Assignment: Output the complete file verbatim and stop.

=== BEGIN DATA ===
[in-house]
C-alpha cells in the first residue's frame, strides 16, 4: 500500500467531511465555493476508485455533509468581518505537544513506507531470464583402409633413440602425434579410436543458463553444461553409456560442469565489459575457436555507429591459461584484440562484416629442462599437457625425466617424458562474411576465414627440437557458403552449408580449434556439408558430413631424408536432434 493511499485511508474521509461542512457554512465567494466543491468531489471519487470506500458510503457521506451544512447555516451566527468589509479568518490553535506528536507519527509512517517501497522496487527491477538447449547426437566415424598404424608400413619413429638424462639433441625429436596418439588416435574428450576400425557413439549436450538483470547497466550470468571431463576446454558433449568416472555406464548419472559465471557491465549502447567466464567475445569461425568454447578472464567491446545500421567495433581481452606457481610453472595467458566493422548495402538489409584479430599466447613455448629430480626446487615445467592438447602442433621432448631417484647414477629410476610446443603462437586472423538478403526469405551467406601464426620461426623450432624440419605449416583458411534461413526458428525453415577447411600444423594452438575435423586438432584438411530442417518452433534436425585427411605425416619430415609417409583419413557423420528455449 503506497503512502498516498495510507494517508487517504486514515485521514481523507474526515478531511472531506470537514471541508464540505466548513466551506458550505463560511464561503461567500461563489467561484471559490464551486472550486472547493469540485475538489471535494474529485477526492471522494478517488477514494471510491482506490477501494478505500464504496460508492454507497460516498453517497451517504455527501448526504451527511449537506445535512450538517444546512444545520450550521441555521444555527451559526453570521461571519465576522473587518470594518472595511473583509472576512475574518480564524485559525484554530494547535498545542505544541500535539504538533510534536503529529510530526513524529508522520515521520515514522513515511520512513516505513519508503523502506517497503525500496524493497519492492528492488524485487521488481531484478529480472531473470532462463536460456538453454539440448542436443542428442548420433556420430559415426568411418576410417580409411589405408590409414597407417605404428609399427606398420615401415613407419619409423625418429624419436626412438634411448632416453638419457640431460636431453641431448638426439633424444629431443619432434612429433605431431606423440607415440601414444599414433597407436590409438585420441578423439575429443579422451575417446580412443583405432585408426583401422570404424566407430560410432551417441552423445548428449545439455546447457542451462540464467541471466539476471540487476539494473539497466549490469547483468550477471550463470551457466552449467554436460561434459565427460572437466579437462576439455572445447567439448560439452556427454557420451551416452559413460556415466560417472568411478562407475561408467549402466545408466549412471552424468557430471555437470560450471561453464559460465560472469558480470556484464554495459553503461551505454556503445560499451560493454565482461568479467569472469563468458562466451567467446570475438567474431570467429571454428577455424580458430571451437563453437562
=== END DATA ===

[in-house]
C-alpha cells in the first residue's frame, strides 16, 4: 500500500467531511465555493476508485455533509468581518505537544513506507531470464583402409633413440602425434579410436543458463553444461553409456560442469565489459575457436555507429591459461584484440562484416629442462599437457625425466617424458562474411576465414627440437557458403552449408580449434556439408558430413631424408536432434 493511499485511508474521509461542512457554512465567494466543491468531489471519487470506500458510503457521506451544512447555516451566527468589509479568518490553535506528536507519527509512517517501497522496487527491477538447449547426437566415424598404424608400413619413429638424462639433441625429436596418439588416435574428450576400425557413439549436450538483470547497466550470468571431463576446454558433449568416472555406464548419472559465471557491465549502447567466464567475445569461425568454447578472464567491446545500421567495433581481452606457481610453472595467458566493422548495402538489409584479430599466447613455448629430480626446487615445467592438447602442433621432448631417484647414477629410476610446443603462437586472423538478403526469405551467406601464426620461426623450432624440419605449416583458411534461413526458428525453415577447411600444423594452438575435423586438432584438411530442417518452433534436425585427411605425416619430415609417409583419413557423420528455449 503506497503512502498516498495510507494517508487517504486514515485521514481523507474526515478531511472531506470537514471541508464540505466548513466551506458550505463560511464561503461567500461563489467561484471559490464551486472550486472547493469540485475538489471535494474529485477526492471522494478517488477514494471510491482506490477501494478505500464504496460508492454507497460516498453517497451517504455527501448526504451527511449537506445535512450538517444546512444545520450550521441555521444555527451559526453570521461571519465576522473587518470594518472595511473583509472576512475574518480564524485559525484554530494547535498545542505544541500535539504538533510534536503529529510530526513524529508522520515521520515514522513515511520512513516505513519508503523502506517497503525500496524493497519492492528492488524485487521488481531484478529480472531473470532462463536460456538453454539440448542436443542428442548420433556420430559415426568411418576410417580409411589405408590409414597407417605404428609399427606398420615401415613407419619409423625418429624419436626412438634411448632416453638419457640431460636431453641431448638426439633424444629431443619432434612429433605431431606423440607415440601414444599414433597407436590409438585420441578423439575429443579422451575417446580412443583405432585408426583401422570404424566407430560410432551417441552423445548428449545439455546447457542451462540464467541471466539476471540487476539494473539497466549490469547483468550477471550463470551457466552449467554436460561434459565427460572437466579437462576439455572445447567439448560439452556427454557420451551416452559413460556415466560417472568411478562407475561408467549402466545408466549412471552424468557430471555437470560450471561453464559460465560472469558480470556484464554495459553503461551505454556503445560499451560493454565482461568479467569472469563468458562466451567467446570475438567474431570467429571454428577455424580458430571451437563453437562